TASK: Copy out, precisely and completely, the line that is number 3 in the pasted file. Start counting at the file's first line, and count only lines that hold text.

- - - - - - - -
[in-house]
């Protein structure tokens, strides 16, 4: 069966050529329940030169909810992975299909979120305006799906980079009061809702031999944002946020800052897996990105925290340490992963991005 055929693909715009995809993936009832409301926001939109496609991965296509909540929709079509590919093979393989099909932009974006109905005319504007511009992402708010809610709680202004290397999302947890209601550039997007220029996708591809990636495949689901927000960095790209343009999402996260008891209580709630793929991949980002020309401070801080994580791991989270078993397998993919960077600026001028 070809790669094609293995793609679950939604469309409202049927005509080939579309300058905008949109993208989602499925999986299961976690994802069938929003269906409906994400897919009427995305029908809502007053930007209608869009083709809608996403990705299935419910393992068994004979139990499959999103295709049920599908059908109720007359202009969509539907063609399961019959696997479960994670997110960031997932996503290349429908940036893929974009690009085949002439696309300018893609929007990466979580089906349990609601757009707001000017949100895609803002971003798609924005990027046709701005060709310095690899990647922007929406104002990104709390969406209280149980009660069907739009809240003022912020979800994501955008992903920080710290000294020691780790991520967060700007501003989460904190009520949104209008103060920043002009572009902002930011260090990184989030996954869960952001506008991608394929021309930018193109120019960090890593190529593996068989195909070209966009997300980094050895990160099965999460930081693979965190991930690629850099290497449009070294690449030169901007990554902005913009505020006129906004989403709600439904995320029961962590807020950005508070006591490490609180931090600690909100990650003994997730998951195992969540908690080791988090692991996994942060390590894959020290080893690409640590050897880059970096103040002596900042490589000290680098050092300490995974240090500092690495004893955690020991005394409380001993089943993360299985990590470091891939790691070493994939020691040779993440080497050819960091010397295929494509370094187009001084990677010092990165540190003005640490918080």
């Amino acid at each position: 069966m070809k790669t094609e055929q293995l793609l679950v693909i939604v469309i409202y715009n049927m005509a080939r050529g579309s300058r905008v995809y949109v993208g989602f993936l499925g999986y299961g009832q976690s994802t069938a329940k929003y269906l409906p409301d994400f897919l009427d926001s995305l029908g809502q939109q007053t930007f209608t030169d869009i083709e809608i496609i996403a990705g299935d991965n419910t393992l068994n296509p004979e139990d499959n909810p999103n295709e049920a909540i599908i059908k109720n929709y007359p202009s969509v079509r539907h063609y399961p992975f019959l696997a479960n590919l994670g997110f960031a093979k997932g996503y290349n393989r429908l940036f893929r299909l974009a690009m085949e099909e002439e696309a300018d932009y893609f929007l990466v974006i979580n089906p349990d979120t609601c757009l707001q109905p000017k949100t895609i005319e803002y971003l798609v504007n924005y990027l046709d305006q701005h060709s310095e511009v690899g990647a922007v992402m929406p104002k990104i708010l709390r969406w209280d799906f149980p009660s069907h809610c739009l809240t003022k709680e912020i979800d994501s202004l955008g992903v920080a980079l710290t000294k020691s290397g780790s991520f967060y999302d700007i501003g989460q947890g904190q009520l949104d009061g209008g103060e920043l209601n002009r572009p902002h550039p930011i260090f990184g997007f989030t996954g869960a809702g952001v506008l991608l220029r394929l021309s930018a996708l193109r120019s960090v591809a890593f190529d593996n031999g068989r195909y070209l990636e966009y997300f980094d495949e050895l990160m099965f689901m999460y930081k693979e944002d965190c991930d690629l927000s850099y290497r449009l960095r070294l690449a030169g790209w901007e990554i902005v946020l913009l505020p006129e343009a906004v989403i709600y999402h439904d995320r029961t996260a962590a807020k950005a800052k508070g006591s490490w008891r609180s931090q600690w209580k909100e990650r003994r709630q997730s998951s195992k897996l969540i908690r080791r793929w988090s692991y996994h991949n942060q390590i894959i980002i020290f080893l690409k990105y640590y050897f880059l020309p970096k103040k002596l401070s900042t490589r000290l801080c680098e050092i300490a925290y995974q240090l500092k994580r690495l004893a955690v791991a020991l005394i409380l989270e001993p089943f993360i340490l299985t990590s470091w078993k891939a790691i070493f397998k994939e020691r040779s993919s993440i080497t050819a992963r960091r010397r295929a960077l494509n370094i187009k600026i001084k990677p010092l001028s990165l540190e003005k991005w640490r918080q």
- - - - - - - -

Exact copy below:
């Amino acid at each position: 069966m070809k790669t094609e055929q293995l793609l679950v693909i939604v469309i409202y715009n049927m005509a080939r050529g579309s300058r905008v995809y949109v993208g989602f993936l499925g999986y299961g009832q976690s994802t069938a329940k929003y269906l409906p409301d994400f897919l009427d926001s995305l029908g809502q939109q007053t930007f209608t030169d869009i083709e809608i496609i996403a990705g299935d991965n419910t393992l068994n296509p004979e139990d499959n909810p999103n295709e049920a909540i599908i059908k109720n929709y007359p202009s969509v079509r539907h063609y399961p992975f019959l696997a479960n590919l994670g997110f960031a093979k997932g996503y290349n393989r429908l940036f893929r299909l974009a690009m085949e099909e002439e696309a300018d932009y893609f929007l990466v974006i979580n089906p349990d979120t609601c757009l707001q109905p000017k949100t895609i005319e803002y971003l798609v504007n924005y990027l046709d305006q701005h060709s310095e511009v690899g990647a922007v992402m929406p104002k990104i708010l709390r969406w209280d799906f149980p009660s069907h809610c739009l809240t003022k709680e912020i979800d994501s202004l955008g992903v920080a980079l710290t000294k020691s290397g780790s991520f967060y999302d700007i501003g989460q947890g904190q009520l949104d009061g209008g103060e920043l209601n002009r572009p902002h550039p930011i260090f990184g997007f989030t996954g869960a809702g952001v506008l991608l220029r394929l021309s930018a996708l193109r120019s960090v591809a890593f190529d593996n031999g068989r195909y070209l990636e966009y997300f980094d495949e050895l990160m099965f689901m999460y930081k693979e944002d965190c991930d690629l927000s850099y290497r449009l960095r070294l690449a030169g790209w901007e990554i902005v946020l913009l505020p006129e343009a906004v989403i709600y999402h439904d995320r029961t996260a962590a807020k950005a800052k508070g006591s490490w008891r609180s931090q600690w209580k909100e990650r003994r709630q997730s998951s195992k897996l969540i908690r080791r793929w988090s692991y996994h991949n942060q390590i894959i980002i020290f080893l690409k990105y640590y050897f880059l020309p970096k103040k002596l401070s900042t490589r000290l801080c680098e050092i300490a925290y995974q240090l500092k994580r690495l004893a955690v791991a020991l005394i409380l989270e001993p089943f993360i340490l299985t990590s470091w078993k891939a790691i070493f397998k994939e020691r040779s993919s993440i080497t050819a992963r960091r010397r295929a960077l494509n370094i187009k600026i001084k990677p010092l001028s990165l540190e003005k991005w640490r918080q």